Savvy use of automation, data analytics, connected devices, and machine learning has allowed InsurTech startups to offer new kinds of insurance policies. These include dozens of innovative policy types such as on-demand, pay-per-mile, parametric, peer-to-peer, and usage-based.
InsurTech firms are also integrating social media and third-party data in real time to gain customer insights that can be applied at any point in the value chain, from intelligent quote generation to fraud detection, reporting, and claim settlement. The integration of third party data into the value chain enhances assimilation of ecosystem partners and provides a seamless digital customer experience.
InsurTechs are also making an impact on insurance operations with technological offerings that cater to evolving customer demands for a digital and personalized experience while simultaneously delivering internal operational efficiencies.
Technology is evolving from a differentiator to an essential tool within today’s competitive insurance landscape.
Brokers and agents are feeling the impact of InsurTech
The impact of the InsurTech boom has been most significant for insurance brokers and agents. Offerings that now link carriers and customers directly mean intermediaries may need to reassess their business models, and transform using InsurTech methods, to remain relevant and provide value.
Traditional insurance platform providers are also feeling the effects of InsurTech’s ability to quickly address evolving customer needs with sophisticated, technology-based solutions. We expect more and more traditional insurance platform providers to aggressively acquire agile startups in the months ahead as a way of cost-effectively winning back a competitive edge.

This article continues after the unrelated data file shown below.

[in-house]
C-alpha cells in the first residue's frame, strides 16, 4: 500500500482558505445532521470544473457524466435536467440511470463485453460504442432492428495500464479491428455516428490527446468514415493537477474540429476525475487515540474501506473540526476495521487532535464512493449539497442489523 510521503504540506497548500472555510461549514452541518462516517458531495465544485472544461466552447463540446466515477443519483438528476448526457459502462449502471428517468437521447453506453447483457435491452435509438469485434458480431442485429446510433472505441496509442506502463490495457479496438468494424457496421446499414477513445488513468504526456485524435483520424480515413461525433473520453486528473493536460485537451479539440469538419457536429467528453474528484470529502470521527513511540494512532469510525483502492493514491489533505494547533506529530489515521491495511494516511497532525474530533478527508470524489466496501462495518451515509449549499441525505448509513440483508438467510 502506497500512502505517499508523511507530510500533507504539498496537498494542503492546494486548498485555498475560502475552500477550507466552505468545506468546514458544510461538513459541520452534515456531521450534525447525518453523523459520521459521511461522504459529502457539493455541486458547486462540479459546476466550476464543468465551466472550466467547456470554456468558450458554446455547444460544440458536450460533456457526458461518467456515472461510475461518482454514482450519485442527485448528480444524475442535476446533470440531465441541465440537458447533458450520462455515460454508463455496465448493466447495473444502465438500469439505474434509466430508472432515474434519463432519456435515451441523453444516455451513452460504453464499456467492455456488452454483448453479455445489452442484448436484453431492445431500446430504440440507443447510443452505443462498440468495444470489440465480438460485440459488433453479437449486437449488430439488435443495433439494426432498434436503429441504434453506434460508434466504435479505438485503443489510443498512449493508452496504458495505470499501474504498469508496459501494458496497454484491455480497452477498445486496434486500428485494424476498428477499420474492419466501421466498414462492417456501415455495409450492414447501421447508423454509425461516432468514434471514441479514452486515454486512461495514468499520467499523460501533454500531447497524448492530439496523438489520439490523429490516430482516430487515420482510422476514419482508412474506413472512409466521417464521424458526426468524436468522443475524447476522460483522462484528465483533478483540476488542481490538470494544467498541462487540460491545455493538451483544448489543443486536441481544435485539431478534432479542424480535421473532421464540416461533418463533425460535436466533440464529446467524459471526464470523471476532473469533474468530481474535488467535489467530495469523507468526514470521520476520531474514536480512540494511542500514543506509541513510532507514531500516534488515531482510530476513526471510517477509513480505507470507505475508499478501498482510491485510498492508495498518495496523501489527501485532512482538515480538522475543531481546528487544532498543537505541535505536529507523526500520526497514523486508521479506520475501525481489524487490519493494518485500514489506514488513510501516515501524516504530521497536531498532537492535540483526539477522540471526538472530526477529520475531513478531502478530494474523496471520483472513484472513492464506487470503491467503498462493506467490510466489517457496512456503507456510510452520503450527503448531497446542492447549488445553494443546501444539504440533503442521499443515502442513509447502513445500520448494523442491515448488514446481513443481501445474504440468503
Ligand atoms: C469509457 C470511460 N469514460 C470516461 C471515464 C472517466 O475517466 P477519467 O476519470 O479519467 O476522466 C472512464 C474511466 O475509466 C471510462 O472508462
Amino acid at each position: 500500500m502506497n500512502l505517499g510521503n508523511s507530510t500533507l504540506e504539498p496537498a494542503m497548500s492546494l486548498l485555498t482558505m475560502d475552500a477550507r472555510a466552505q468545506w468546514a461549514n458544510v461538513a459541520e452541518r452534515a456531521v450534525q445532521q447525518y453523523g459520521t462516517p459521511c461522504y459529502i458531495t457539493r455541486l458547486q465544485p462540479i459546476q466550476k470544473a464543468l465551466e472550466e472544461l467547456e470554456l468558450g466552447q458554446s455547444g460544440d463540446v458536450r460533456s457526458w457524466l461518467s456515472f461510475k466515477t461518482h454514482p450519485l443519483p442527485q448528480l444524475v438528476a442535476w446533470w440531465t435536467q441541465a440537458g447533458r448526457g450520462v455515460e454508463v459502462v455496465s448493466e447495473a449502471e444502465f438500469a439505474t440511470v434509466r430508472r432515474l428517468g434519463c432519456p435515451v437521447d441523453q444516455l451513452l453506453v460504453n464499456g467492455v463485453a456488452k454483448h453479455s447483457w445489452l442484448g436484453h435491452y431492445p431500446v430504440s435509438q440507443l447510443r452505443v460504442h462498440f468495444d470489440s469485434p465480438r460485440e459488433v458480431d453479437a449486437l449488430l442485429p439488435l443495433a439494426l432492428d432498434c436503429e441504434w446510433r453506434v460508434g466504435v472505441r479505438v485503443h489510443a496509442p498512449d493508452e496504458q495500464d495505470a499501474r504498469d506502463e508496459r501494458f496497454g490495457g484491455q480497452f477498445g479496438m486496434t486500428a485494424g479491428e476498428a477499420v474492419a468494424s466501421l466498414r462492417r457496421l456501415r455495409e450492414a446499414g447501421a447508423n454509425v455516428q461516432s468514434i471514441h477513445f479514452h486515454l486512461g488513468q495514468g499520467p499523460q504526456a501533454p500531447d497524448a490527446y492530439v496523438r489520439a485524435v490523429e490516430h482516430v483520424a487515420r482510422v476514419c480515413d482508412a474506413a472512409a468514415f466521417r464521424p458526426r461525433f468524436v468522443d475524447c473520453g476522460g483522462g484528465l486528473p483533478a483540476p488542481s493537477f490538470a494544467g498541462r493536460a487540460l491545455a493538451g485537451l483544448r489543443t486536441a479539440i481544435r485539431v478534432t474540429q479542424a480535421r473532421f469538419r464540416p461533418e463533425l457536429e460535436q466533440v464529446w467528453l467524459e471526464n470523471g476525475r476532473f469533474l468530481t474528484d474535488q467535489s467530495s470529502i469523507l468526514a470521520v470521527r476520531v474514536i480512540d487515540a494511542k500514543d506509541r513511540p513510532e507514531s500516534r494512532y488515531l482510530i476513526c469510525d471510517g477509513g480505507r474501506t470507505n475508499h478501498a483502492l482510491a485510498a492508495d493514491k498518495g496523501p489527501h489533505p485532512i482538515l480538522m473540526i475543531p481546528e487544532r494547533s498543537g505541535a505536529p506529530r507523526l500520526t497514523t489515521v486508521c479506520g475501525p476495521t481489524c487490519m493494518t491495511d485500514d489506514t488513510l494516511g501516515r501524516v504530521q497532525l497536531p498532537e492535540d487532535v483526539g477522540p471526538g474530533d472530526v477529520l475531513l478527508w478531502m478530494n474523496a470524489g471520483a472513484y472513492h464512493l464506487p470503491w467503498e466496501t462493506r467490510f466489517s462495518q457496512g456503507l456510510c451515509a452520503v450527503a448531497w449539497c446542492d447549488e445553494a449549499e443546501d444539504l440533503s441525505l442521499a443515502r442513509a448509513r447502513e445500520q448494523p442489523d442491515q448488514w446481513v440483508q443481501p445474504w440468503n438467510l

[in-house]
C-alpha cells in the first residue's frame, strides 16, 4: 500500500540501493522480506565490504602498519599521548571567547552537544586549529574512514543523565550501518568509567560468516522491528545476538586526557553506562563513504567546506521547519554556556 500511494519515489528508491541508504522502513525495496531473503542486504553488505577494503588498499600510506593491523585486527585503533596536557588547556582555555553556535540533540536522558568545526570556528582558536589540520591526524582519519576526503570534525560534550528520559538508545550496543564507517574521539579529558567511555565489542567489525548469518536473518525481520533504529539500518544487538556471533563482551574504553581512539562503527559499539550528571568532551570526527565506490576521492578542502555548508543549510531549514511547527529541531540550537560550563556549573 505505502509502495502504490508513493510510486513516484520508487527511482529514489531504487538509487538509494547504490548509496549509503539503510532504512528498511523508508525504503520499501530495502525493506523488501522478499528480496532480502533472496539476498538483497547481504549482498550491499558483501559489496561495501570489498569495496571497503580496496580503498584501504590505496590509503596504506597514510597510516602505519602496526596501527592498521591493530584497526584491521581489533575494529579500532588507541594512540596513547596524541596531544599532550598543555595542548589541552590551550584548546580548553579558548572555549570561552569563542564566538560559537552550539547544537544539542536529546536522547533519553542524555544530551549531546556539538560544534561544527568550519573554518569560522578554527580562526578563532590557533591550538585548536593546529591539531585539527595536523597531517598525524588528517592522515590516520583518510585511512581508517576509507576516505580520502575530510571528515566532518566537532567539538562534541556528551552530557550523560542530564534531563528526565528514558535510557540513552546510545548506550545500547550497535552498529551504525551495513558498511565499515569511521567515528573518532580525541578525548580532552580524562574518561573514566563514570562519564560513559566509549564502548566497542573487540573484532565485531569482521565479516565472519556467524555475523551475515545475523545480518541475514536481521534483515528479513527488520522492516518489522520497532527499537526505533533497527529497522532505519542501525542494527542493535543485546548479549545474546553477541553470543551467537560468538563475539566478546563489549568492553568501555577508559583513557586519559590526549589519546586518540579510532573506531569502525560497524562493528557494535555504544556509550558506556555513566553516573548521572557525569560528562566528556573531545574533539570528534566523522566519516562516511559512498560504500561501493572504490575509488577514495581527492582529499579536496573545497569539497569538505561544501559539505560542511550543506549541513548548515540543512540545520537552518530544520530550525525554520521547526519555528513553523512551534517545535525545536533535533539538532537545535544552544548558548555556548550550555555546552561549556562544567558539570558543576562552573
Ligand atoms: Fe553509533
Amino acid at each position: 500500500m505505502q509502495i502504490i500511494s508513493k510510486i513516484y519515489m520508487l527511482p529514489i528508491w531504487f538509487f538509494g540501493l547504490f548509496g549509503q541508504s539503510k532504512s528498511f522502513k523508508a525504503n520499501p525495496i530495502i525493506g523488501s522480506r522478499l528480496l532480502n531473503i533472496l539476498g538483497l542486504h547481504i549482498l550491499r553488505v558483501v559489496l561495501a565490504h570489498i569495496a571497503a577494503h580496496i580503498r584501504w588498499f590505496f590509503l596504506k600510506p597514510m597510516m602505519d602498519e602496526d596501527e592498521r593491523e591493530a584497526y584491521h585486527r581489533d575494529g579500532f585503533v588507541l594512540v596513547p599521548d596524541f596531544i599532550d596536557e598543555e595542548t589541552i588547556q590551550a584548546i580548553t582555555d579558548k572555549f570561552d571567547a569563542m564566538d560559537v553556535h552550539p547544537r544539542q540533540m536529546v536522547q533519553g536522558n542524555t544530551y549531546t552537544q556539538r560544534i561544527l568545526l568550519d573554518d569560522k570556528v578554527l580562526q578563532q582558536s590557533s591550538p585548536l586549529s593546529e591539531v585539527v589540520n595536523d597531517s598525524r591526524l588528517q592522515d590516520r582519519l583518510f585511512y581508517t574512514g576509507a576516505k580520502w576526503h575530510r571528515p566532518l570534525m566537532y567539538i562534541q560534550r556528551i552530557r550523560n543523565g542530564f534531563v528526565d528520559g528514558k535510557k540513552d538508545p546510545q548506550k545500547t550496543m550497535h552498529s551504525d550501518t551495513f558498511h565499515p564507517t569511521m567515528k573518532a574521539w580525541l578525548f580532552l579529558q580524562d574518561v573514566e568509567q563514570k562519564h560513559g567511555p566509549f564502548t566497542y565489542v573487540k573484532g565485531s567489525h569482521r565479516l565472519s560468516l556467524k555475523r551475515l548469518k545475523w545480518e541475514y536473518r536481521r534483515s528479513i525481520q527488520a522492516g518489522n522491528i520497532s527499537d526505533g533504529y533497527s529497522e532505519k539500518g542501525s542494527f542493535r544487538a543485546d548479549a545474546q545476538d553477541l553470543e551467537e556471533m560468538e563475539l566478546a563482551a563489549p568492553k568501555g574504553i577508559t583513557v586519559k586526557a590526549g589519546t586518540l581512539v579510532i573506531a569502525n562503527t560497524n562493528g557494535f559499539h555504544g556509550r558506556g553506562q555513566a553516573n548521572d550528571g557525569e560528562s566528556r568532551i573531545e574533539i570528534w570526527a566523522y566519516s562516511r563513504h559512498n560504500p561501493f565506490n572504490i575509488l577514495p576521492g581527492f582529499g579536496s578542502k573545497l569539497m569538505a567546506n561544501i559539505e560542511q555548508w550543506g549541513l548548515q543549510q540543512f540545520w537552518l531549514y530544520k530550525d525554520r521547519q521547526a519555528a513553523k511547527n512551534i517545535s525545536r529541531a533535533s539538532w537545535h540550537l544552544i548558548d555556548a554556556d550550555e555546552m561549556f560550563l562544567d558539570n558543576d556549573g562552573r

For example, in 2017 property and casualty insurance software provider Guidewire acquired Cyence, a Bay Area startup that uses data science and risk analytics to help P&C insurers underwrite threats such as cyber and reputation risks, as well as new forms of business-interruption risk that have previously gone underinsured or uninsured.
Similarly, Duck Creek, a Boston-based provider of core system cloud services and software to P&C insurers, last year acquired Yodil, a U.S. insurance data management startup that helps carriers harness their data, analyze their operations, and optimize market opportunities.
The rise of InsurTechs is expected to have a positive impact on established insurance firms as the newcomers provide cost-effective paths to differentiated and personalized offerings, continuous consumer engagement, customer retention, and new customer acquisition.
For resource-strapped small and regional carriers struggling to compete in the technology arms race, strategic collaboration with InsurTechs could broaden shifting-market survival competencies. Collaboration can enable established insurers to provide innovative digital offerings quickly, and to explore new technologies that can streamline internal operations across the value chain, improving operational efficiency.
InsurTechs can also open new revenue streams that address current coverage gaps through products and services that are tied to mobile devices and time-efficiency, as well as catering to new and underserved markets.
It is critical for incumbent insurers to assess potential InsurTech partners based on the strength of their value propositions, impact on customers, the possible effect on the top and bottom lines of the business, ease of integration, scalability of their offering, and on the opportunity costs of not partnering.
InsurTech firms are impacting the insurance industry in many ways. To continue this discussion, please share your thoughts and connect with me on social media.
The World InsurTech Report 2018, launching on October 2, explores the impact of InsurTech firms and deep dives on strategic collaboration between traditional insurers and appropriately-paired InsurTechs, which can lead to a growing market and ecosystem.